As the boys grew, I signed them up for swim lessons. I hated swim lessons. I hated getting ready for the pool, I hated how hot and sticky the room felt as we sat off to the side, and I really, really hated helping the kids get dressed after they had finished their lessons. Three tired boys, needing showers and dry clothes which somehow always ended up just a little damp.

Once the boys could swim, I was able to sit farther away from them in the community pool. No longer arms reach, they were venturing further and further from me. When we went to a friend's house with a pool, I could sit in a chair nearby, talking with friends while keeping a casual eye on the pool - mostly to keep them from too much rough housing.

And now I have a boy who I can drop off at swim team practices. A boy who goes in by himself when I have to rush off to get another boy to hockey. A boy who packs his own bag, works hard at his practice, and then heads off to the locker room all by himself.

Isn't this so like parenting. The constant care and worry and precaution taking, slowly replaced by baby steps and feeding themselves, to heading off on their own to school or practice or the real world. My son no longer needs me to be there.

He does still need a ride.

So I'm not done parenting yet.

Wednesday, May 14, 2014

Job Description: Motherhood

Remember that video that went viral last month. The one with the job applicants being interviewed for the hardest job in the world. The one where the candidate is bewildered by the insane expectations of the job. And then at the end the applicant is told that someone already does that job.

Motherhood is the hardest job in the world, they say.

I hate that description and I supposedly have that job.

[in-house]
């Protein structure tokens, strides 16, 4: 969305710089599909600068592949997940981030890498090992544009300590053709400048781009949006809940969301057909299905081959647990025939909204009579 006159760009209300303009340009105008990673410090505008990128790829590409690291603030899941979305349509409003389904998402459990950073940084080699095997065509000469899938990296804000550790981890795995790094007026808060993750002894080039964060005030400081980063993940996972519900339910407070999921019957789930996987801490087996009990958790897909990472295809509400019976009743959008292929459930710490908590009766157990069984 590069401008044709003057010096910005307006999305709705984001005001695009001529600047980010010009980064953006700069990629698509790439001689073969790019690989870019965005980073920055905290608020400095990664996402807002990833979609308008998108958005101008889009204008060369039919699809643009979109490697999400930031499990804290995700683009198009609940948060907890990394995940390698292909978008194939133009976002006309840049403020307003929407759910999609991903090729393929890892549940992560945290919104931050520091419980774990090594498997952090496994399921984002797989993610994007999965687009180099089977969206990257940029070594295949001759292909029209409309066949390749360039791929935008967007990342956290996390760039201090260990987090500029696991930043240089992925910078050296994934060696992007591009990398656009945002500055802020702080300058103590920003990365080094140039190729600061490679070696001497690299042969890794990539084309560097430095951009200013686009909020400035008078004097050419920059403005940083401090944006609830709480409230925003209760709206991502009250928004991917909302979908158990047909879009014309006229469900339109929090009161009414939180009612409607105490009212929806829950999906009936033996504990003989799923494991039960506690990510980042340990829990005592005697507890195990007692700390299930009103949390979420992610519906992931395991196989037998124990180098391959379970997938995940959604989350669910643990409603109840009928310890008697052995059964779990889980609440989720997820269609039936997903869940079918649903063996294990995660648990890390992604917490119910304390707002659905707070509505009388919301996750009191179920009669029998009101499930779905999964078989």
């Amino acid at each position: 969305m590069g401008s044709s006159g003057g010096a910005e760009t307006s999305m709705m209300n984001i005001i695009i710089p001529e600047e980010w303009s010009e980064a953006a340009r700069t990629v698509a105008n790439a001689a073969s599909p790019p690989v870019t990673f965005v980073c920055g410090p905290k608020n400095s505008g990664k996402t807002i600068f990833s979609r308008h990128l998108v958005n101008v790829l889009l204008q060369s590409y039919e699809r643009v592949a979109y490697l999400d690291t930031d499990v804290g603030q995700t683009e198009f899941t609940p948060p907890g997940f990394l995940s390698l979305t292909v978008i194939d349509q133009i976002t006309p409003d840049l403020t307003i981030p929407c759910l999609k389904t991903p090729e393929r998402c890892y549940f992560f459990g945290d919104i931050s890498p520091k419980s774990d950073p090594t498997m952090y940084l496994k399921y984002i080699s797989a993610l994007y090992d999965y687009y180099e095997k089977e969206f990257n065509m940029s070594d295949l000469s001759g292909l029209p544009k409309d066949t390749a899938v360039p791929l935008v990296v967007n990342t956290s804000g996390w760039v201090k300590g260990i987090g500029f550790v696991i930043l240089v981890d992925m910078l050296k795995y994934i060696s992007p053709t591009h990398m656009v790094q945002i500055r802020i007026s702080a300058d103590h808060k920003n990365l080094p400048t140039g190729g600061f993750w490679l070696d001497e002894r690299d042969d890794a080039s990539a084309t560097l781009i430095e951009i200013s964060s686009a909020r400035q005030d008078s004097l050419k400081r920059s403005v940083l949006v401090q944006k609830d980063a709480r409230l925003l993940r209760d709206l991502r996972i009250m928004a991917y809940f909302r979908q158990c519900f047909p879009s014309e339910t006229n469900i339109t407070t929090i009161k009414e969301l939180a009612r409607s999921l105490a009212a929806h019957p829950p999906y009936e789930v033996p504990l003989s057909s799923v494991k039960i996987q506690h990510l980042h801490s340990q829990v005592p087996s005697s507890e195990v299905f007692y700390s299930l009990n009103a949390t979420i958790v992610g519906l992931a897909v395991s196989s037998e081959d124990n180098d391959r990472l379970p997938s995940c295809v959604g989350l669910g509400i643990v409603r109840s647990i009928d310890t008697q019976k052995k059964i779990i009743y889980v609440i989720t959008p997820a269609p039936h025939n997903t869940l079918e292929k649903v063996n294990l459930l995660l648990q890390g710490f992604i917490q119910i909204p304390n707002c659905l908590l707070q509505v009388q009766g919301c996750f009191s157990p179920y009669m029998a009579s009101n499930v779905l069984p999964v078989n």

Except that motherhood is not a job. Motherhood is a relationship. Yet we keep hearing that motherhood is the hardest job, the best job, the most important job. The penultimate of all jobs.

Do you want to know what happens when you tell a generation of women who left their professions to stay home with their kids that motherhood is a job? We treat it as a job. We take all of our job skills, our training, our professionalism, our goal setting, our hopes for advancement and approval, our need to be productive and contributing members of society and we put all of that on our children. We turn our role as mother into the title CEO of our homes. We turn our birthday parties into corporate event planning. We take our kids' homework as a group assignment that needs to be done right. We become professional volunteers at our kid's school unless of course we are becoming full time teachers at our home school.

These are not bad things in and of themselves.

But when we treat motherhood as a job, we treat our kids as our product, our client, our boss, our subordinate.

Motherhood is not a job.

It is a relationship.

Where did we get the idea that motherhood is a job?

Child care is a job. Cooking, cleaning, laundry, party planning, teaching, bill paying, gardening, chauffeuring, tutoring... These are all jobs. These are things we can do ourselves or hire out. These are jobs. So is being a coal miner or a fire fighter, an emergency room nurse or a combat troop, except I would argue that those are actually harder jobs because let's be honest, no one is sacrificing to be a stay at home coal miner.

Motherhood is a relationship.

It is why I get up with my little guy in the middle of the night when he's had a nightmare.